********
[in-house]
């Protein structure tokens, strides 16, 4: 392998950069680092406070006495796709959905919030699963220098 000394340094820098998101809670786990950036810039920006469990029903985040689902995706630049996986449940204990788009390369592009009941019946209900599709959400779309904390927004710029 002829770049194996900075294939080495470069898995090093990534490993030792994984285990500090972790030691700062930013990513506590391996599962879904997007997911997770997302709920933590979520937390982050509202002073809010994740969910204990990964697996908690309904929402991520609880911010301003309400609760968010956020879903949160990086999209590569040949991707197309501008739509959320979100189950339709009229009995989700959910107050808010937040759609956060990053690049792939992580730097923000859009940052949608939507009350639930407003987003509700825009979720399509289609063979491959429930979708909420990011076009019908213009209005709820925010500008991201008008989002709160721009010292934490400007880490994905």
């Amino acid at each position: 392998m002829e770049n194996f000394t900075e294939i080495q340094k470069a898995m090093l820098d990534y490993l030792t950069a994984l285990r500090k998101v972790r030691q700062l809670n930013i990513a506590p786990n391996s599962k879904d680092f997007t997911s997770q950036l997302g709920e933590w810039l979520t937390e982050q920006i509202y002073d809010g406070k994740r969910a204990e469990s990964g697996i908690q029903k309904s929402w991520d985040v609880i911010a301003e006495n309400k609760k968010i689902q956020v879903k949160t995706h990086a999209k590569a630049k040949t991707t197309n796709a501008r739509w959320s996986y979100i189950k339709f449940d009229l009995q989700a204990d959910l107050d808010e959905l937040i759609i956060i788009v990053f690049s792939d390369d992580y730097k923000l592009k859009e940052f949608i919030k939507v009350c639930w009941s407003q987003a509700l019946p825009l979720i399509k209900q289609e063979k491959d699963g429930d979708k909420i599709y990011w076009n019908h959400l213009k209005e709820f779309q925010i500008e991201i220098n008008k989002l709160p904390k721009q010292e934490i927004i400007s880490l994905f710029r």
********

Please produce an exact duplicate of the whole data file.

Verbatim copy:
[in-house]
């Protein structure tokens, strides 16, 4: 392998950069680092406070006495796709959905919030699963220098 000394340094820098998101809670786990950036810039920006469990029903985040689902995706630049996986449940204990788009390369592009009941019946209900599709959400779309904390927004710029 002829770049194996900075294939080495470069898995090093990534490993030792994984285990500090972790030691700062930013990513506590391996599962879904997007997911997770997302709920933590979520937390982050509202002073809010994740969910204990990964697996908690309904929402991520609880911010301003309400609760968010956020879903949160990086999209590569040949991707197309501008739509959320979100189950339709009229009995989700959910107050808010937040759609956060990053690049792939992580730097923000859009940052949608939507009350639930407003987003509700825009979720399509289609063979491959429930979708909420990011076009019908213009209005709820925010500008991201008008989002709160721009010292934490400007880490994905």
């Amino acid at each position: 392998m002829e770049n194996f000394t900075e294939i080495q340094k470069a898995m090093l820098d990534y490993l030792t950069a994984l285990r500090k998101v972790r030691q700062l809670n930013i990513a506590p786990n391996s599962k879904d680092f997007t997911s997770q950036l997302g709920e933590w810039l979520t937390e982050q920006i509202y002073d809010g406070k994740r969910a204990e469990s990964g697996i908690q029903k309904s929402w991520d985040v609880i911010a301003e006495n309400k609760k968010i689902q956020v879903k949160t995706h990086a999209k590569a630049k040949t991707t197309n796709a501008r739509w959320s996986y979100i189950k339709f449940d009229l009995q989700a204990d959910l107050d808010e959905l937040i759609i956060i788009v990053f690049s792939d390369d992580y730097k923000l592009k859009e940052f949608i919030k939507v009350c639930w009941s407003q987003a509700l019946p825009l979720i399509k209900q289609e063979k491959d699963g429930d979708k909420i599709y990011w076009n019908h959400l213009k209005e709820f779309q925010i500008e991201i220098n008008k989002l709160p904390k721009q010292e934490i927004i400007s880490l994905f710029r």